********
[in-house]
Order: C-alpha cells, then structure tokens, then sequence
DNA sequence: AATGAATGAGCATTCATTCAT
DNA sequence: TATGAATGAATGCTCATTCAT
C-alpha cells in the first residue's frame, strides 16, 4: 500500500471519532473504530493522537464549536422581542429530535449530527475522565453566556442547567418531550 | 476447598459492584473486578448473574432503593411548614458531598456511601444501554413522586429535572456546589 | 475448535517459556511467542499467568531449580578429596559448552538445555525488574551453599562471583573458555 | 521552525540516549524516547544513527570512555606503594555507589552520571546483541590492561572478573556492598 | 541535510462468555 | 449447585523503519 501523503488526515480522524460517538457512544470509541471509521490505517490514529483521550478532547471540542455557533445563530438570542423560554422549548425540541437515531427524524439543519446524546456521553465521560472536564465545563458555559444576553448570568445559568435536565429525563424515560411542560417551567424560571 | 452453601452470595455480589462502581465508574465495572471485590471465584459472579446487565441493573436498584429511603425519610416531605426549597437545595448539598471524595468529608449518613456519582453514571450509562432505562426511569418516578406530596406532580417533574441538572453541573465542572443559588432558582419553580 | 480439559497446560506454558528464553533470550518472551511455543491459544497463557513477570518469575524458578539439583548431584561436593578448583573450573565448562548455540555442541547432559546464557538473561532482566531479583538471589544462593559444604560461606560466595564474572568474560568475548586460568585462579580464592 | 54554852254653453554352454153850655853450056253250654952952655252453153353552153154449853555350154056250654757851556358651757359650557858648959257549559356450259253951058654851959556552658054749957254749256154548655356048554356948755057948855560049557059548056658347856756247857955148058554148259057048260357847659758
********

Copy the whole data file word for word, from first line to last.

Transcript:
[in-house]
Order: C-alpha cells, then structure tokens, then sequence
DNA sequence: AATGAATGAGCATTCATTCAT
DNA sequence: TATGAATGAATGCTCATTCAT
C-alpha cells in the first residue's frame, strides 16, 4: 500500500471519532473504530493522537464549536422581542429530535449530527475522565453566556442547567418531550 | 476447598459492584473486578448473574432503593411548614458531598456511601444501554413522586429535572456546589 | 475448535517459556511467542499467568531449580578429596559448552538445555525488574551453599562471583573458555 | 521552525540516549524516547544513527570512555606503594555507589552520571546483541590492561572478573556492598 | 541535510462468555 | 449447585523503519 501523503488526515480522524460517538457512544470509541471509521490505517490514529483521550478532547471540542455557533445563530438570542423560554422549548425540541437515531427524524439543519446524546456521553465521560472536564465545563458555559444576553448570568445559568435536565429525563424515560411542560417551567424560571 | 452453601452470595455480589462502581465508574465495572471485590471465584459472579446487565441493573436498584429511603425519610416531605426549597437545595448539598471524595468529608449518613456519582453514571450509562432505562426511569418516578406530596406532580417533574441538572453541573465542572443559588432558582419553580 | 480439559497446560506454558528464553533470550518472551511455543491459544497463557513477570518469575524458578539439583548431584561436593578448583573450573565448562548455540555442541547432559546464557538473561532482566531479583538471589544462593559444604560461606560466595564474572568474560568475548586460568585462579580464592 | 54554852254653453554352454153850655853450056253250654952952655252453153353552153154449853555350154056250654757851556358651757359650557858648959257549559356450259253951058654851959556552658054749957254749256154548655356048554356948755057948855560049557059548056658347856756247857955148058554148259057048260357847659758